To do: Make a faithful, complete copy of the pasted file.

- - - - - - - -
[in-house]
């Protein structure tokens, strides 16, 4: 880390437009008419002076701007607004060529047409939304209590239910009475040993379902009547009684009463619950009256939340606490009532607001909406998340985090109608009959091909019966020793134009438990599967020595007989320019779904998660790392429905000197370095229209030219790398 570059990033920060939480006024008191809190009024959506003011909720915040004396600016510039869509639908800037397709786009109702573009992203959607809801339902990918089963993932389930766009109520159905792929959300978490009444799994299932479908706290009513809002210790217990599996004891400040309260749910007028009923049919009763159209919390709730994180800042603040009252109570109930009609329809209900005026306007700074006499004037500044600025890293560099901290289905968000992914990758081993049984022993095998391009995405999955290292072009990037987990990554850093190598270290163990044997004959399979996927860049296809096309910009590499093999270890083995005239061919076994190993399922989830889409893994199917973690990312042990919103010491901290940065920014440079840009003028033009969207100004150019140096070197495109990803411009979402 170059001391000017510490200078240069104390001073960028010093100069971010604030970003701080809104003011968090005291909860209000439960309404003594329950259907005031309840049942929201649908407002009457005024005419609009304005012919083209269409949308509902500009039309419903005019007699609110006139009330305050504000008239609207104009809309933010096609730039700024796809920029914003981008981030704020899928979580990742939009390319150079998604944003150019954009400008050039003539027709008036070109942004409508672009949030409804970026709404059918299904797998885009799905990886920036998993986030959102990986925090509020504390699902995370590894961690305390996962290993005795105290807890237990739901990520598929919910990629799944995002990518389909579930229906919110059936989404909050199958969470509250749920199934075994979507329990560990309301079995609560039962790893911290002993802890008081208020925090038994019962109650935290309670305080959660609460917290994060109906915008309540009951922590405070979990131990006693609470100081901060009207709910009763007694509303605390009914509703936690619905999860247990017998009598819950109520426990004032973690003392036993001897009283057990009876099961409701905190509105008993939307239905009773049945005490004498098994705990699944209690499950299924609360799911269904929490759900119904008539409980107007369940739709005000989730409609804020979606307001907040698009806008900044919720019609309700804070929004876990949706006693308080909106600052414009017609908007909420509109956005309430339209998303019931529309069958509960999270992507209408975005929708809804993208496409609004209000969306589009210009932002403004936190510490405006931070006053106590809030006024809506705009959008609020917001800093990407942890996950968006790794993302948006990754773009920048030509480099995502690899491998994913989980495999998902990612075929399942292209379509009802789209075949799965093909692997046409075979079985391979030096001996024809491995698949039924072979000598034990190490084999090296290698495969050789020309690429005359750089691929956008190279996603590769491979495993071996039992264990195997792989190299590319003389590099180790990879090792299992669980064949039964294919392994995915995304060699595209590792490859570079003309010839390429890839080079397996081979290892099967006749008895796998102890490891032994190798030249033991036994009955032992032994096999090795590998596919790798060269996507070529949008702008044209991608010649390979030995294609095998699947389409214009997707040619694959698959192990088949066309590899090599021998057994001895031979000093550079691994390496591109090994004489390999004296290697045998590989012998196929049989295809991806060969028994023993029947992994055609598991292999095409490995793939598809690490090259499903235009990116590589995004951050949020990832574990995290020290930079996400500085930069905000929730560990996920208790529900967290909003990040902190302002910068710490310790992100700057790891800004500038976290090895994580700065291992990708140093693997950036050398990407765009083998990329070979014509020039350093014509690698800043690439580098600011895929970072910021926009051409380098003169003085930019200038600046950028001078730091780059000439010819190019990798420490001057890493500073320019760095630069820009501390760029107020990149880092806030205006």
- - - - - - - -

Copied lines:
[in-house]
């Protein structure tokens, strides 16, 4: 880390437009008419002076701007607004060529047409939304209590239910009475040993379902009547009684009463619950009256939340606490009532607001909406998340985090109608009959091909019966020793134009438990599967020595007989320019779904998660790392429905000197370095229209030219790398 570059990033920060939480006024008191809190009024959506003011909720915040004396600016510039869509639908800037397709786009109702573009992203959607809801339902990918089963993932389930766009109520159905792929959300978490009444799994299932479908706290009513809002210790217990599996004891400040309260749910007028009923049919009763159209919390709730994180800042603040009252109570109930009609329809209900005026306007700074006499004037500044600025890293560099901290289905968000992914990758081993049984022993095998391009995405999955290292072009990037987990990554850093190598270290163990044997004959399979996927860049296809096309910009590499093999270890083995005239061919076994190993399922989830889409893994199917973690990312042990919103010491901290940065920014440079840009003028033009969207100004150019140096070197495109990803411009979402 170059001391000017510490200078240069104390001073960028010093100069971010604030970003701080809104003011968090005291909860209000439960309404003594329950259907005031309840049942929201649908407002009457005024005419609009304005012919083209269409949308509902500009039309419903005019007699609110006139009330305050504000008239609207104009809309933010096609730039700024796809920029914003981008981030704020899928979580990742939009390319150079998604944003150019954009400008050039003539027709008036070109942004409508672009949030409804970026709404059918299904797998885009799905990886920036998993986030959102990986925090509020504390699902995370590894961690305390996962290993005795105290807890237990739901990520598929919910990629799944995002990518389909579930229906919110059936989404909050199958969470509250749920199934075994979507329990560990309301079995609560039962790893911290002993802890008081208020925090038994019962109650935290309670305080959660609460917290994060109906915008309540009951922590405070979990131990006693609470100081901060009207709910009763007694509303605390009914509703936690619905999860247990017998009598819950109520426990004032973690003392036993001897009283057990009876099961409701905190509105008993939307239905009773049945005490004498098994705990699944209690499950299924609360799911269904929490759900119904008539409980107007369940739709005000989730409609804020979606307001907040698009806008900044919720019609309700804070929004876990949706006693308080909106600052414009017609908007909420509109956005309430339209998303019931529309069958509960999270992507209408975005929708809804993208496409609004209000969306589009210009932002403004936190510490405006931070006053106590809030006024809506705009959008609020917001800093990407942890996950968006790794993302948006990754773009920048030509480099995502690899491998994913989980495999998902990612075929399942292209379509009802789209075949799965093909692997046409075979079985391979030096001996024809491995698949039924072979000598034990190490084999090296290698495969050789020309690429005359750089691929956008190279996603590769491979495993071996039992264990195997792989190299590319003389590099180790990879090792299992669980064949039964294919392994995915995304060699595209590792490859570079003309010839390429890839080079397996081979290892099967006749008895796998102890490891032994190798030249033991036994009955032992032994096999090795590998596919790798060269996507070529949008702008044209991608010649390979030995294609095998699947389409214009997707040619694959698959192990088949066309590899090599021998057994001895031979000093550079691994390496591109090994004489390999004296290697045998590989012998196929049989295809991806060969028994023993029947992994055609598991292999095409490995793939598809690490090259499903235009990116590589995004951050949020990832574990995290020290930079996400500085930069905000929730560990996920208790529900967290909003990040902190302002910068710490310790992100700057790891800004500038976290090895994580700065291992990708140093693997950036050398990407765009083998990329070979014509020039350093014509690698800043690439580098600011895929970072910021926009051409380098003169003085930019200038600046950028001078730091780059000439010819190019990798420490001057890493500073320019760095630069820009501390760029107020990149880092806030205006």